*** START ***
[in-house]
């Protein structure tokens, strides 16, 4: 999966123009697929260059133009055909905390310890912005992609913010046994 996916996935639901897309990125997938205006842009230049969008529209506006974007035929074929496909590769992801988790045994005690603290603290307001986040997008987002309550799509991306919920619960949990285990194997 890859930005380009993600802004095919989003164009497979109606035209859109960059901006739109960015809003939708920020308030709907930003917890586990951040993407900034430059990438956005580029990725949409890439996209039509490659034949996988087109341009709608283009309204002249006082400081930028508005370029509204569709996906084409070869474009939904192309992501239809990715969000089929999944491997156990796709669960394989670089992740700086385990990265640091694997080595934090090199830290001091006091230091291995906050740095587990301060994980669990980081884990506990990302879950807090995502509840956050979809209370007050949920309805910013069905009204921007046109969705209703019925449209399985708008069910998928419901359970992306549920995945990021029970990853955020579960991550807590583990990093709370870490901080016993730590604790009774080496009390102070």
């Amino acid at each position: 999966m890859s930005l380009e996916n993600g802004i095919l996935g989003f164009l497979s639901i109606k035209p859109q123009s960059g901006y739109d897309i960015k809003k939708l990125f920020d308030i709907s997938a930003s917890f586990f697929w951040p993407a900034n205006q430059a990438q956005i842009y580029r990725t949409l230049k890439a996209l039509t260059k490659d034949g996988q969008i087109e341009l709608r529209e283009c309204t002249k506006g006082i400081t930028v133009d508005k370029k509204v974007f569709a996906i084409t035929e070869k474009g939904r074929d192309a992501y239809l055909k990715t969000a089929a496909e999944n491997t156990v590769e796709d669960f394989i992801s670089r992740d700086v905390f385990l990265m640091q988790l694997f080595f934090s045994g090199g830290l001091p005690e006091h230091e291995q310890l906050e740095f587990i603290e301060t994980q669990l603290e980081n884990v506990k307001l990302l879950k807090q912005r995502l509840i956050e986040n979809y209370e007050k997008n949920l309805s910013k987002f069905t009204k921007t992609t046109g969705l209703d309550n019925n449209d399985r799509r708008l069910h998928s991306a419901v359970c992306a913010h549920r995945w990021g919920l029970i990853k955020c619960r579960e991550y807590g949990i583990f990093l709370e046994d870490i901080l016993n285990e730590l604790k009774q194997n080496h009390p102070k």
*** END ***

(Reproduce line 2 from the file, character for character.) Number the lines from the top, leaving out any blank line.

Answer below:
């Protein structure tokens, strides 16, 4: 999966123009697929260059133009055909905390310890912005992609913010046994 996916996935639901897309990125997938205006842009230049969008529209506006974007035929074929496909590769992801988790045994005690603290603290307001986040997008987002309550799509991306919920619960949990285990194997 890859930005380009993600802004095919989003164009497979109606035209859109960059901006739109960015809003939708920020308030709907930003917890586990951040993407900034430059990438956005580029990725949409890439996209039509490659034949996988087109341009709608283009309204002249006082400081930028508005370029509204569709996906084409070869474009939904192309992501239809990715969000089929999944491997156990796709669960394989670089992740700086385990990265640091694997080595934090090199830290001091006091230091291995906050740095587990301060994980669990980081884990506990990302879950807090995502509840956050979809209370007050949920309805910013069905009204921007046109969705209703019925449209399985708008069910998928419901359970992306549920995945990021029970990853955020579960991550807590583990990093709370870490901080016993730590604790009774080496009390102070």